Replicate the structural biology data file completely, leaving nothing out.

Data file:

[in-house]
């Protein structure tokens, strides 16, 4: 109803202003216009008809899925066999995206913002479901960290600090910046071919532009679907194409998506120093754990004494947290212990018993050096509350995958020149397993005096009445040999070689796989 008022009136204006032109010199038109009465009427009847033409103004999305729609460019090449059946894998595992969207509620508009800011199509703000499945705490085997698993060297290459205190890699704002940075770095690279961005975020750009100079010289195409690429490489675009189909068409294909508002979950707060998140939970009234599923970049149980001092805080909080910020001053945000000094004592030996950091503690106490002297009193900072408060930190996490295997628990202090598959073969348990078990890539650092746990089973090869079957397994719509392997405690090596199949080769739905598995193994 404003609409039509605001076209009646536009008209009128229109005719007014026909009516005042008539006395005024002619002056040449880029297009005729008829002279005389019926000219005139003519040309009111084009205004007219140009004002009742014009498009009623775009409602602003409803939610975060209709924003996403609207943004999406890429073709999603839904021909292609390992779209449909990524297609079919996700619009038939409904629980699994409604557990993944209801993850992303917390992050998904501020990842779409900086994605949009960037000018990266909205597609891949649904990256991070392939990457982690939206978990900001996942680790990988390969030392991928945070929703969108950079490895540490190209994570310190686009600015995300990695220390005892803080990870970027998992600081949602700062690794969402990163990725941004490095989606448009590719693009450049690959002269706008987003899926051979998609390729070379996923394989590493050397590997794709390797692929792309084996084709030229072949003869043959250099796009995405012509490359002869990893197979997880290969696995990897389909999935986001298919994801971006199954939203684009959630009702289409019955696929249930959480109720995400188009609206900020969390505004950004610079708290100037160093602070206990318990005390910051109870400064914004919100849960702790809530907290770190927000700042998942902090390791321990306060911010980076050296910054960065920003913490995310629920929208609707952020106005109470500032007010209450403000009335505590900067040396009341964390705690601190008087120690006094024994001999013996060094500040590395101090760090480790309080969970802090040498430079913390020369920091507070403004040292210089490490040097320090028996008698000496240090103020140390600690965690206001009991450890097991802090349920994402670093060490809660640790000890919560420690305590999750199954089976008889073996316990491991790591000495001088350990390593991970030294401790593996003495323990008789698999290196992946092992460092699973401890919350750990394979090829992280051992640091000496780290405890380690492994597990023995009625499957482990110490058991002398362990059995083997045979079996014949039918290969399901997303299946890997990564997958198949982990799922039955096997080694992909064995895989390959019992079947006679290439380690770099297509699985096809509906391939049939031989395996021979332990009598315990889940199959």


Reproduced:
[in-house]
């Protein structure tokens, strides 16, 4: 109803202003216009008809899925066999995206913002479901960290600090910046071919532009679907194409998506120093754990004494947290212990018993050096509350995958020149397993005096009445040999070689796989 008022009136204006032109010199038109009465009427009847033409103004999305729609460019090449059946894998595992969207509620508009800011199509703000499945705490085997698993060297290459205190890699704002940075770095690279961005975020750009100079010289195409690429490489675009189909068409294909508002979950707060998140939970009234599923970049149980001092805080909080910020001053945000000094004592030996950091503690106490002297009193900072408060930190996490295997628990202090598959073969348990078990890539650092746990089973090869079957397994719509392997405690090596199949080769739905598995193994 404003609409039509605001076209009646536009008209009128229109005719007014026909009516005042008539006395005024002619002056040449880029297009005729008829002279005389019926000219005139003519040309009111084009205004007219140009004002009742014009498009009623775009409602602003409803939610975060209709924003996403609207943004999406890429073709999603839904021909292609390992779209449909990524297609079919996700619009038939409904629980699994409604557990993944209801993850992303917390992050998904501020990842779409900086994605949009960037000018990266909205597609891949649904990256991070392939990457982690939206978990900001996942680790990988390969030392991928945070929703969108950079490895540490190209994570310190686009600015995300990695220390005892803080990870970027998992600081949602700062690794969402990163990725941004490095989606448009590719693009450049690959002269706008987003899926051979998609390729070379996923394989590493050397590997794709390797692929792309084996084709030229072949003869043959250099796009995405012509490359002869990893197979997880290969696995990897389909999935986001298919994801971006199954939203684009959630009702289409019955696929249930959480109720995400188009609206900020969390505004950004610079708290100037160093602070206990318990005390910051109870400064914004919100849960702790809530907290770190927000700042998942902090390791321990306060911010980076050296910054960065920003913490995310629920929208609707952020106005109470500032007010209450403000009335505590900067040396009341964390705690601190008087120690006094024994001999013996060094500040590395101090760090480790309080969970802090040498430079913390020369920091507070403004040292210089490490040097320090028996008698000496240090103020140390600690965690206001009991450890097991802090349920994402670093060490809660640790000890919560420690305590999750199954089976008889073996316990491991790591000495001088350990390593991970030294401790593996003495323990008789698999290196992946092992460092699973401890919350750990394979090829992280051992640091000496780290405890380690492994597990023995009625499957482990110490058991002398362990059995083997045979079996014949039918290969399901997303299946890997990564997958198949982990799922039955096997080694992909064995895989390959019992079947006679290439380690770099297509699985096809509906391939049939031989395996021979332990009598315990889940199959």